Bartoli, DANIELLO, a historian and litterateur, b. at Ferrara, February 12, 1608; d. in Rome, January 12, 1685. After a brilliant course of studies under the Jesuits, he entered the novitiate of San Andrea, Rome, in 1623, before the completion of his sixteenth year. The story of the labors and sufferings of the members of the Society of Jesus in the Indies and Japan awakened in the youthful religious an ardent desire to emulate the zeal and devotion of the missionaries. He asked to be sent on the foreign missions, but Father Mutius Vitelleschi, the General of the order, kept him in Italy. After some years of teaching, Father Bartoli began his apostolic career as a preacher, his sermons meeting with extraordinary success in Ferrara, his native place, Genoa Lucca, Florence, and Rome. He was engaged in this fruitful ministry when the contemplation of the evils to youth, caused by the reading of romances, suggested one of his first books, “The Learned Man”. This work was received with great applause and is said to have gone through eight editions in the first year of its publication; it was translated into French, German, and English.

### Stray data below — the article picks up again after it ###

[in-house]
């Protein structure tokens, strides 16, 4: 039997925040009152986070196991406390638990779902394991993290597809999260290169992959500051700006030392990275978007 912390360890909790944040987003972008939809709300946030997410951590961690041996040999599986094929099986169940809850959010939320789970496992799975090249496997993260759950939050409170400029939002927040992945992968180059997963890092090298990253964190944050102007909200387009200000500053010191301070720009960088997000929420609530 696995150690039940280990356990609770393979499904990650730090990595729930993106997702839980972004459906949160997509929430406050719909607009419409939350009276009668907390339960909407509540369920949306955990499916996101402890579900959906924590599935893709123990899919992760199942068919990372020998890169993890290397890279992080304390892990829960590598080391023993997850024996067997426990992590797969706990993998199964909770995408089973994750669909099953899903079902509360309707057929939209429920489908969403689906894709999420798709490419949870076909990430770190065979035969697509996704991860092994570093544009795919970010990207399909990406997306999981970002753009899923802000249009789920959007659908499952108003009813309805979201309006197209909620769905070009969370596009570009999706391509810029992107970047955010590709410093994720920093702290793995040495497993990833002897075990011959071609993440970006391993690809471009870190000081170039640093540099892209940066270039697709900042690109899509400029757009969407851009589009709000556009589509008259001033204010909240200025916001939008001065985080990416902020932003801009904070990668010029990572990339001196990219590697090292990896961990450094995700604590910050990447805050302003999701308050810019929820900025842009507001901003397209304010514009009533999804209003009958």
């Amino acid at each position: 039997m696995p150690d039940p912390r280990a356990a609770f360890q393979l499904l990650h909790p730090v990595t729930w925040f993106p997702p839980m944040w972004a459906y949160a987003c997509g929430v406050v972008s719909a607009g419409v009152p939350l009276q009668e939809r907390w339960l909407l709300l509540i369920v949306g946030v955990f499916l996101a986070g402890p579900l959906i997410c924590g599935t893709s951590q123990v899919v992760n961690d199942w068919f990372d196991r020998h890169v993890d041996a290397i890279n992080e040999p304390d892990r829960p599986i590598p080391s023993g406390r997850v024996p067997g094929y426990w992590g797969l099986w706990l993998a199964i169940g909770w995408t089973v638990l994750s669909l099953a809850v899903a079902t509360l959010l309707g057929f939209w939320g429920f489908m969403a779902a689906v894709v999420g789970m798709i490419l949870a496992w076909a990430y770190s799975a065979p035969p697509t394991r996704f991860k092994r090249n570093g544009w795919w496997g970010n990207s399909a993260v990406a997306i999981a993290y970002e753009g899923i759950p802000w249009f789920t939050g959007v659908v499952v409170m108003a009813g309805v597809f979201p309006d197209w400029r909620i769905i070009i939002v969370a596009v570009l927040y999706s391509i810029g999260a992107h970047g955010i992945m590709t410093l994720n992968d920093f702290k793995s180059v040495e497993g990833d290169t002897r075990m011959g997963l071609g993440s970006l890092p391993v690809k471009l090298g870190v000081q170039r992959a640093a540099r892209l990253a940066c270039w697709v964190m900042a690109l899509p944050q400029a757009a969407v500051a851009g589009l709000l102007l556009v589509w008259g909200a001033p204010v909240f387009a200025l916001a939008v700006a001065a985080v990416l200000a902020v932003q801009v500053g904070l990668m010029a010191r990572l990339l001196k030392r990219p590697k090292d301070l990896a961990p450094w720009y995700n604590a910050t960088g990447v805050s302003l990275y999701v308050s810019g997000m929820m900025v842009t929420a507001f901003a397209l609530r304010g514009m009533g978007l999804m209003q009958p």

The success of this venture decided the vocation of Father Bartoli as a writer. He was called to Rome by his superiors in 1650, and from that time until his death he published many works in history as well as in other departments of literature, all of them written in Italian. The best known and the most important is a history of the Society of Jesus, which appeared in Rome from 1650 to 1673, in six volumes folio, and was translated into Latin by Father Janin, S.J. Bartoli’s works were collected and published in Florence in 1826, in 50 vols., 16mo. He is universally esteemed for his erudition, as well as for the purity and elegance of his style. His fellow-countrymen have honored him with a place among the classical writers of the Italian language.
EDWARD P. SPILLANE